For tax purposes in Texas, an upstream oil or gas production company may generally qualify as a stripper well if it is:

  • An oil well that produces a daily average of 15 barrels of oil or less over 365 days
  • A natural gas well that produces a daily average gas level of 90 thousand cubic feet or less over 365 days

Does Texas provide tax relief for stripper wells?

The severance tax on the market value of oil produced in Texas is generally 4.6 percent. In 2014-2016, Texas faced a crisis in which many stripper and marginal wells found it unprofitable to extract oil and gas, and so the State of Texas finally stepped in to mitigate the situation by adding a tax break for every barrel of oil produced by stripper wells, of 25-50 percent. Unfortunately, this tax break no longer applies, as the law was set to only take effect if the oil prices of early 2016 continued for 3+ months, which did not happen.

The current Texas state tax laws do allow for severance tax relief, but only when the taxable oil price falls below $30 per barrel, or when the taxable gas price falls below $3.50 per mcf. Although these tax breaks may not take effect in the foreseeable future, they serve as a risk alleviation.

Federal vs. state tax credits for marginal wells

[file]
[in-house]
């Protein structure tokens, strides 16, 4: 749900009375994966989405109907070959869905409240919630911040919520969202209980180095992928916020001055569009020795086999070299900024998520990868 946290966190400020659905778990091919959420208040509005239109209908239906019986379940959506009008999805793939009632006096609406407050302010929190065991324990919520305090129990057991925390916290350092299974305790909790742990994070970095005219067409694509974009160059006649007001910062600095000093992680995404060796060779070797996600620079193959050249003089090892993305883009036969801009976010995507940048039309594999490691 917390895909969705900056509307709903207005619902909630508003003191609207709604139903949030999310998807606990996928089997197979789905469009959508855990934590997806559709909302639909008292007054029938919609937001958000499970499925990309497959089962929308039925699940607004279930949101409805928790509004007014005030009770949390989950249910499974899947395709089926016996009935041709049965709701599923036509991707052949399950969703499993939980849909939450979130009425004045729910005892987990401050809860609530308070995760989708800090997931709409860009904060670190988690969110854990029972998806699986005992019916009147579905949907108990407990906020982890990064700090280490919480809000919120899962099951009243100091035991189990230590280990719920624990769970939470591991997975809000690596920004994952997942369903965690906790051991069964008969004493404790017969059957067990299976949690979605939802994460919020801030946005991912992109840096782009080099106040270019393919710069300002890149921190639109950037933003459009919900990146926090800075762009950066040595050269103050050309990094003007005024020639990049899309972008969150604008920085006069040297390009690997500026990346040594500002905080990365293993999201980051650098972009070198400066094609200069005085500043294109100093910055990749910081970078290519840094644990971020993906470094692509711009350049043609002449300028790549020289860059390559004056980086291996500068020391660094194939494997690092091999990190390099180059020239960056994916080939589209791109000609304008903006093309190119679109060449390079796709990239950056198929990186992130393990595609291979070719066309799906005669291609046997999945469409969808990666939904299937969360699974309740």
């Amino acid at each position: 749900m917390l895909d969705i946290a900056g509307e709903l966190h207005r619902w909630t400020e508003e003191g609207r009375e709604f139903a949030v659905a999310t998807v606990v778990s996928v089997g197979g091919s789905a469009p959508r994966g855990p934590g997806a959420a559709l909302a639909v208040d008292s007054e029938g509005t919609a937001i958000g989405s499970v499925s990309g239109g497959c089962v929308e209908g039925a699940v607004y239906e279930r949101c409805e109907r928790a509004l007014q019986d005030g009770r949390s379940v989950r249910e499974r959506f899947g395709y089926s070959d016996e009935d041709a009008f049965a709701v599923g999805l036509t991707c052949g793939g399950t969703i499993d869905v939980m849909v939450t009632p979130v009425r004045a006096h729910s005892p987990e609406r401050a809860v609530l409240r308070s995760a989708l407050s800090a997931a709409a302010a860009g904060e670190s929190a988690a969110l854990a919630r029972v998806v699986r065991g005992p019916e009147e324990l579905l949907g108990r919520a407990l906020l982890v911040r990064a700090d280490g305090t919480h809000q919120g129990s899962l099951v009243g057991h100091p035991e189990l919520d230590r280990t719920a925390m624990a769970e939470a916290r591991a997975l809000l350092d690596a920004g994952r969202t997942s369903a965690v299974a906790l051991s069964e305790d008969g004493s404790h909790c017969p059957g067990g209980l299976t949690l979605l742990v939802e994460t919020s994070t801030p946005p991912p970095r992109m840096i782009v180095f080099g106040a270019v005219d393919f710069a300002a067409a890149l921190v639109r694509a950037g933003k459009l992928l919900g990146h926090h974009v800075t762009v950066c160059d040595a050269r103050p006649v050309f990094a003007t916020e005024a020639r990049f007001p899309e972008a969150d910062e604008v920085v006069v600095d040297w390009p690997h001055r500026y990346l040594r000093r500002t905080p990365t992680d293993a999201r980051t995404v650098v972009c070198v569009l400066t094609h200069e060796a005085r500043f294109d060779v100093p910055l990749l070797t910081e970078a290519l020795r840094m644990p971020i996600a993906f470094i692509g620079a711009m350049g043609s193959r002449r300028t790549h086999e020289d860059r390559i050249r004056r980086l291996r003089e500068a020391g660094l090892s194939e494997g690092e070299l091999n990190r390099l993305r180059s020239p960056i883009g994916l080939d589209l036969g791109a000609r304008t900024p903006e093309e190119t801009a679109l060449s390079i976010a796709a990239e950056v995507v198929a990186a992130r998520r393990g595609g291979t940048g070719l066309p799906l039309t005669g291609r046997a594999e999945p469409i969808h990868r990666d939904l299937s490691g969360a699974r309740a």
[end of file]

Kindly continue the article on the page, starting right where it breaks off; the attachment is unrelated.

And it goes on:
Federal marginal well tax credit: In 2004, Congress created a marginal well production tax credit amendment to the Internal Revenue Code that established a credit for existing wells. The purpose for the new credit tax policy was an intended safety net for marginal wells during periods of low pricing.

The tax credit looks out for the small guys. These are the well producers that typically produce a limited number of barrels a day. However, the credit is only available if commodity prices are below a certain threshold.

  • The marginal well tax credit provides a $3-per-barrel credit for the production of crude oil and $0.50-per-1,000-cubic-feet (MCF) credit for the production of qualified natural gas.
  • The credit is available for domestic production from a "qualified marginal well.”